Rec­og­niz­ing and ac­knowl­edg­ing grief

The Victoria Standard - - Classifieds - JEN­NIFER MAC­DON­ALD

Grief is in­evitable and it is messy. We can feel at times like we are drown­ing in our sor­rows. A loss, or mul­ti­ple losses, in tight-knit com­mu­ni­ties can mean that many are suf­fer­ing. It also means that many can be sup­ports.

Grief is not an ill­ness, nor a dis­or­der – it is a nat­u­ral and nec­es­sary (though un­wel­come) com­po­nent of re­la­tion­ships. When a loss is ex­pe­ri­enced, it may be help­ful to un­der­stand some of the mech­a­nisms of grief.

In terms of re­search around the process of griev­ing, there are sev­eral mod­els - three most preva­lent. Kubler­ross de­vel­oped the “Five Stage Model of Griev­ing” in the late 1960s, Wor­den de­vel­oped a model that il­lus­trated an­other sim­i­lar model that con­densed the stages into “Four Tasks of Mourn­ing” and Stroebe and Schut de­vel­oped a dual process model of grief. The mod­els are use­ful and of­ten used to help peo­ple ne­go­ti­ate the grief jour­ney.

The key mes­sage is this - we are all dif­fer­ent and the grief process is rarely lin­ear in na­ture. It is of­ten de­scribed as an ebb-and-flow-like wave or like a com­pli­cated knot.

Af­ter a loss, we go through high and low pe­ri­ods, vary­ing in­ten­si­ties of emo­tions and un­pre­dictable pat­terns. We may re-visit var­i­ous “stages” of grief as time goes on. This is not an in­di­ca­tion of re­gres­sion, but a nor­mal and ex­pected re­ac­tion to deep loss. Some peo­ple may not ex­pe­ri­ence all of the “typ­i­cal” stages of grief. This does not mean that they are miss­ing out or that they are not pro­gress­ing as they should. They sim­ply may not need to visit all stages of the process to find their way.

In the early stages of grief, im­me­di­ately af­ter a loss there is of­ten dis­be­lief, de­nial or an in­abil­ity to ac­cept that a death has oc­curred. You’ll of­ten hear peo­ple say “I just can’t be­lieve it” or “It doesn’t seem real”. Some­times there is a ten­dency for peo­ple to turn in­wards at this stage - if they don’t go and do what they typ­i­cally go and do, then they don’t need to rec­og­nize that life has changed. Peo­ple of­ten “go through the mo­tions” but lose a sense of time and per­haps even feel in a fog.

There is some­times a stage of blame - blam­ing the med­i­cal com­mu­nity, God or a higher power, one’s self, or the per­son who has died. At this point, we may hear things like “If only he had taken bet­ter care of him­self” or “The doc­tors should have given her x,y, z and didn’t.”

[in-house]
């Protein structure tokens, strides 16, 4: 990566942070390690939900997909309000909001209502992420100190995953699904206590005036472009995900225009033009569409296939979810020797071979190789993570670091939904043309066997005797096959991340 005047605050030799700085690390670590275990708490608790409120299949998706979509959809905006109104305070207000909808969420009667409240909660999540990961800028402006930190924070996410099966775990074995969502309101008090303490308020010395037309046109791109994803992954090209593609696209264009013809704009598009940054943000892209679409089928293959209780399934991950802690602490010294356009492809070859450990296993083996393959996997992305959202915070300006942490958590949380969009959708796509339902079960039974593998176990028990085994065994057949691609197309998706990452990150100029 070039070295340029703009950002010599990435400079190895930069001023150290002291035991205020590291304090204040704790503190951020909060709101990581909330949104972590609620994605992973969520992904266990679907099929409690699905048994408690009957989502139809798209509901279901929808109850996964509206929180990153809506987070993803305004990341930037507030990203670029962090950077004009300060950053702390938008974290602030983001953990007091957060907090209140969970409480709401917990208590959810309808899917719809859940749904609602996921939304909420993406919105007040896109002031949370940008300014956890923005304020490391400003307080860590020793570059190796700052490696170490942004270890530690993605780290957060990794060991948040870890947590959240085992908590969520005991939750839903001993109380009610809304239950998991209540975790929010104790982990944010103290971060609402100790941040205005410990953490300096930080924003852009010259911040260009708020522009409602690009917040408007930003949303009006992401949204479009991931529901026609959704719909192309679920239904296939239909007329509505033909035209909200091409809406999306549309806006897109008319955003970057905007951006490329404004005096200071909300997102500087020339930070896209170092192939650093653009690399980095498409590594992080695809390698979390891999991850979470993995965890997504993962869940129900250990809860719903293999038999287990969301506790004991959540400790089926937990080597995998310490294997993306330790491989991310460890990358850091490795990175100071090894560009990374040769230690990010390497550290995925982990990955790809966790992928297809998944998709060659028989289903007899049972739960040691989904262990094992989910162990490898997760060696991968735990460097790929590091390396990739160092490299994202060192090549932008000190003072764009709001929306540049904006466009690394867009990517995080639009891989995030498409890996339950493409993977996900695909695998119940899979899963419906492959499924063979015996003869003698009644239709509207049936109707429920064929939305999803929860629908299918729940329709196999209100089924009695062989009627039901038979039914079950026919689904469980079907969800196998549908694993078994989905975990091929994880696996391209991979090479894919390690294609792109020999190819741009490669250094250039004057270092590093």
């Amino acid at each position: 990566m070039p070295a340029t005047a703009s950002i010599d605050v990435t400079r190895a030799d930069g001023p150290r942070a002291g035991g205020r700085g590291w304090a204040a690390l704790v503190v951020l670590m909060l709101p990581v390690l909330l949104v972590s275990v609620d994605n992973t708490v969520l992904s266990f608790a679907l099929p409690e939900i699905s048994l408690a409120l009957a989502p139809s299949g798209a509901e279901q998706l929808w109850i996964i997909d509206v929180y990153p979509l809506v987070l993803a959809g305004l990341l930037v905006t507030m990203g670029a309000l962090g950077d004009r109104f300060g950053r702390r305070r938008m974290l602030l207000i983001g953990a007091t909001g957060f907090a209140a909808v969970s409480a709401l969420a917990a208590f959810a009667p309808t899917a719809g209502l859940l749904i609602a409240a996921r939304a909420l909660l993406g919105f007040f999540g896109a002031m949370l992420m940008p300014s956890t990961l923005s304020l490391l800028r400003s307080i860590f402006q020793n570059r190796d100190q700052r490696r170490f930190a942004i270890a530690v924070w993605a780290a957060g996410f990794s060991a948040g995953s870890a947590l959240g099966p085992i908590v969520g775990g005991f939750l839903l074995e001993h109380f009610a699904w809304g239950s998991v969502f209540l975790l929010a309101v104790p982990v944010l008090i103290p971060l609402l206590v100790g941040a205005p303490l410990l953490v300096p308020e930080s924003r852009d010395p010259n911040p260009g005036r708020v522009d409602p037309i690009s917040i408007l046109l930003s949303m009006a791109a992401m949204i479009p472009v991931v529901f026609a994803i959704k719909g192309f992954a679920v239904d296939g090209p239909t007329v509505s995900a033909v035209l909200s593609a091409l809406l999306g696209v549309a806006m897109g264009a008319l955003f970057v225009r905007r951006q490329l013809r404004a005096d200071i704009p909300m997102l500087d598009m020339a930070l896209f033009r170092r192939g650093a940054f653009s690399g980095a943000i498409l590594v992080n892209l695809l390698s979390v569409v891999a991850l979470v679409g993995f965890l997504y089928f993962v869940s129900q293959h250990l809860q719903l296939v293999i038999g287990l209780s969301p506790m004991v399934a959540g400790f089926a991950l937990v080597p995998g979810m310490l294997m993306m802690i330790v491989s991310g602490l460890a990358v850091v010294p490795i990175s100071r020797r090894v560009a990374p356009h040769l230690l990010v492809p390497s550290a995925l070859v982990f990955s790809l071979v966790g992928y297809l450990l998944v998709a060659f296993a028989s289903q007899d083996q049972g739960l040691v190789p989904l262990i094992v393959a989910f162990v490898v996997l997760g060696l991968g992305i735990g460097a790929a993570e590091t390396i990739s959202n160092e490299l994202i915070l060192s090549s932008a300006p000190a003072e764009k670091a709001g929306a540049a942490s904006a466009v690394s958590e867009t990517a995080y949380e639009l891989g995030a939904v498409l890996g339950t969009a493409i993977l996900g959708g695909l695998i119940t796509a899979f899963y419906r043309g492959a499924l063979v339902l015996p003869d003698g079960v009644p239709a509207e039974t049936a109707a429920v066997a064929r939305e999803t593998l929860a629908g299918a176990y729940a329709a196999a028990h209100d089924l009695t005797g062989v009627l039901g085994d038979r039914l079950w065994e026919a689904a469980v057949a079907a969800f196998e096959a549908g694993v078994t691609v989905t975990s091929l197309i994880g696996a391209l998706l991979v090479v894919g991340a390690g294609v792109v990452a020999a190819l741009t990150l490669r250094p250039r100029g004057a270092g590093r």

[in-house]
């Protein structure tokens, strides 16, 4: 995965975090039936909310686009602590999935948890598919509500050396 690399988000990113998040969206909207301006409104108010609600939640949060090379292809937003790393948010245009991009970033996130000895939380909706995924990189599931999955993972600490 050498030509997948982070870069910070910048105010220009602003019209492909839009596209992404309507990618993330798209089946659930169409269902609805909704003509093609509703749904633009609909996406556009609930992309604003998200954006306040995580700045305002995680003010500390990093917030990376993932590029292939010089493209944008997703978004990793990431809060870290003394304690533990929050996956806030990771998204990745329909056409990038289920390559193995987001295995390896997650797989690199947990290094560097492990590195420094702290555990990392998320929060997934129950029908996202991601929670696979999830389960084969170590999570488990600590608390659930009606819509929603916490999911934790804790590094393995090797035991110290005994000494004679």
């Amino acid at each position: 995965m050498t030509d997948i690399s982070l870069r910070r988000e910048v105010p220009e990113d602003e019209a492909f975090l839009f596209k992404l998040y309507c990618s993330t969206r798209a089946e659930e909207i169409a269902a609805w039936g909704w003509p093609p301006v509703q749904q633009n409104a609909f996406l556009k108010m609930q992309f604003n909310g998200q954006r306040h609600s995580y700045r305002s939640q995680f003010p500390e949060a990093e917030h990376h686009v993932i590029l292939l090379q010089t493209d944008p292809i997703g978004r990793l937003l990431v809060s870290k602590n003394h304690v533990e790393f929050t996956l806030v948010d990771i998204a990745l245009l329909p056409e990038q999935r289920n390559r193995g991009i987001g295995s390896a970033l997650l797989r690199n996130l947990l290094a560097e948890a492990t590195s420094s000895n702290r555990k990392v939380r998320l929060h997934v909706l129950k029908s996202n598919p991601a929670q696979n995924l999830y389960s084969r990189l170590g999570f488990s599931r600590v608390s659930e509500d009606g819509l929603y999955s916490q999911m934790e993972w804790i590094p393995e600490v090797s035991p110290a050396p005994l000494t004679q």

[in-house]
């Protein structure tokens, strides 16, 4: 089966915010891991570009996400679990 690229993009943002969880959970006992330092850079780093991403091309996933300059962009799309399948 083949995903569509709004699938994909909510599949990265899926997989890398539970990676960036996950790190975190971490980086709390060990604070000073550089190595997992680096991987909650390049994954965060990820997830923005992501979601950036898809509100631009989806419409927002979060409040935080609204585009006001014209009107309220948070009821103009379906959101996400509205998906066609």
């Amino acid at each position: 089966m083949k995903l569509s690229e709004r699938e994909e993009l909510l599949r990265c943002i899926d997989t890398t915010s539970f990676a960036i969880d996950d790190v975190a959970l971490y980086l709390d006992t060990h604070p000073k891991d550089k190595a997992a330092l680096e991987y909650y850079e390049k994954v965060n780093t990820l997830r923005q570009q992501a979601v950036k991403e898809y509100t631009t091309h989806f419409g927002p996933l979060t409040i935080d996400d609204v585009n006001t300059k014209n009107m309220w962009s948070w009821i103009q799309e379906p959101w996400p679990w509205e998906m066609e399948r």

Anger fol­lows closely on the heels – anger to­wards the sys­tem, the per­son, one’s self or even the un­fair­ness of life and death. Some­times anger is gen­er­al­ized and a per­son ex­pe­ri­ences a short fuse with any­one and any­thing they face as a part of their daily life. Again, this is a part of the grief jour­ney.

Sad­ness of course is a part of the griev­ing process, with a deep sense of loss and sor­row for some­one who was sig­nif­i­cant and loved.

Grad­u­ally, even­tu­ally, peo­ple will move to­wards ac­cep­tance. This “fi­nal” stage of the griev­ing process hap­pens when the griever be­gins to make plans. Al­though life is now dif­fer­ent, it re­mains ful­fill­ing. Peo­ple find a way to re-align them­selves af­ter a loss, and re­gain a sense of who they are. Dif­fer­ent, but not empty.

The mil­lion dol­lar ques­tion is al­ways “How do I get through this?”. There is no quick fix, no one right thing to say or do or think. Re­gard­less of the model of grief man­age­ment, ex­perts agree that self-care and strong so­cial sup­ports are the key con­trib­u­tors to al­le­vi­at­ing some of the most chal­leng­ing as­pects of loss. En­sur­ing that peo­ple who have ex­pe­ri­enced loss are rest­ing, eat­ing and get­ting some form of ex­er­cise helps their bod­ies sup­port their minds and hearts as they grieve.

Hav­ing a space and place to talk about loss, feel­ings, wor­ries and hopes is im­por­tant for some­one who has ex­pe­ri­enced loss. Be­ing that lis­tener for some­one who has ex­pe­ri­enced a loss is a crit­i­cally im­por­tant role. Lis­ten­ing means just that - not talk­ing, or feel­ing like you should be of­fer­ing ad­vice, but lis­ten­ing to what the mourner is feel­ing and al­low­ing them to speak their feel­ings. By lis­ten­ing, you are help­ing the griev­ing per­son move along their grief jour­ney. That is ex­actly how the process is ne­go­ti­ated - through di­a­logue and ex­pres­sion of thoughts and feel­ings.

Some­times the griev­ing process be­comes com­pli­cated, mean­ing there are other fac­tors that make the process more dif­fi­cult and po­ten­tially re­quire pro­fes­sional in­ter­ven­tion. Pre­dis­po­si­tion to or pre­ex­ist­ing men­tal health con­di­tions (such as de­pres­sion or anx­i­ety) can com­pli­cate the grief process as can nu­mer­ous losses over a short pe­riod of time, or a trau­matic loss. If your feel­ings be­come over­whelm­ing at any time, i.e., they are wors­en­ing over a pe­riod of time and you feel un­able to man­age on your own, al­ways make an ap­point­ment with your fam­ily doctor or call the Emer­gency Cri­sis Ser­vices through the Cape Bre­ton Health Author­ity at 902-5677767.

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